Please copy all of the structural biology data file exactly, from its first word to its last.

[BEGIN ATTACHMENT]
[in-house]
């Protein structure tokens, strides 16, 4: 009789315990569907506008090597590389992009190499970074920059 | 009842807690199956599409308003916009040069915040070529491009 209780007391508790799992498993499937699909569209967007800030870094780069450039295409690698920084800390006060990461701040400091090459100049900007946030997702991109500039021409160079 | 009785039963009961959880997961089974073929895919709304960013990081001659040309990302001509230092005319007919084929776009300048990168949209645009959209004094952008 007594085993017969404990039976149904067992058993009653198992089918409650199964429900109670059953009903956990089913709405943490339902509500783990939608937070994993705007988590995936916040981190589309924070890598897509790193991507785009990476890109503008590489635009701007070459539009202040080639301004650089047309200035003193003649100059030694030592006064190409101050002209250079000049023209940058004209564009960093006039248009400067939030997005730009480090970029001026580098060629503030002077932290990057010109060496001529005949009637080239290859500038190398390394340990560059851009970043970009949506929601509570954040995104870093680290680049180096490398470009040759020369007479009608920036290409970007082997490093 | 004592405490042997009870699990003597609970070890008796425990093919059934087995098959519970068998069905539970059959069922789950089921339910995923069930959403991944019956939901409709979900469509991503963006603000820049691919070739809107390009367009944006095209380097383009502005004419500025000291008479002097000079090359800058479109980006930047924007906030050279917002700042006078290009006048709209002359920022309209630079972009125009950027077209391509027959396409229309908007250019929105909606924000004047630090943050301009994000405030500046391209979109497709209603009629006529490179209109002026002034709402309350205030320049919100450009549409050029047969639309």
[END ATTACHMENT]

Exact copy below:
[in-house]
């Protein structure tokens, strides 16, 4: 009789315990569907506008090597590389992009190499970074920059 | 009842807690199956599409308003916009040069915040070529491009 209780007391508790799992498993499937699909569209967007800030870094780069450039295409690698920084800390006060990461701040400091090459100049900007946030997702991109500039021409160079 | 009785039963009961959880997961089974073929895919709304960013990081001659040309990302001509230092005319007919084929776009300048990168949209645009959209004094952008 007594085993017969404990039976149904067992058993009653198992089918409650199964429900109670059953009903956990089913709405943490339902509500783990939608937070994993705007988590995936916040981190589309924070890598897509790193991507785009990476890109503008590489635009701007070459539009202040080639301004650089047309200035003193003649100059030694030592006064190409101050002209250079000049023209940058004209564009960093006039248009400067939030997005730009480090970029001026580098060629503030002077932290990057010109060496001529005949009637080239290859500038190398390394340990560059851009970043970009949506929601509570954040995104870093680290680049180096490398470009040759020369007479009608920036290409970007082997490093 | 004592405490042997009870699990003597609970070890008796425990093919059934087995098959519970068998069905539970059959069922789950089921339910995923069930959403991944019956939901409709979900469509991503963006603000820049691919070739809107390009367009944006095209380097383009502005004419500025000291008479002097000079090359800058479109980006930047924007906030050279917002700042006078290009006048709209002359920022309209630079972009125009950027077209391509027959396409229309908007250019929105909606924000004047630090943050301009994000405030500046391209979109497709209603009629006529490179209109002026002034709402309350205030320049919100450009549409050029047969639309």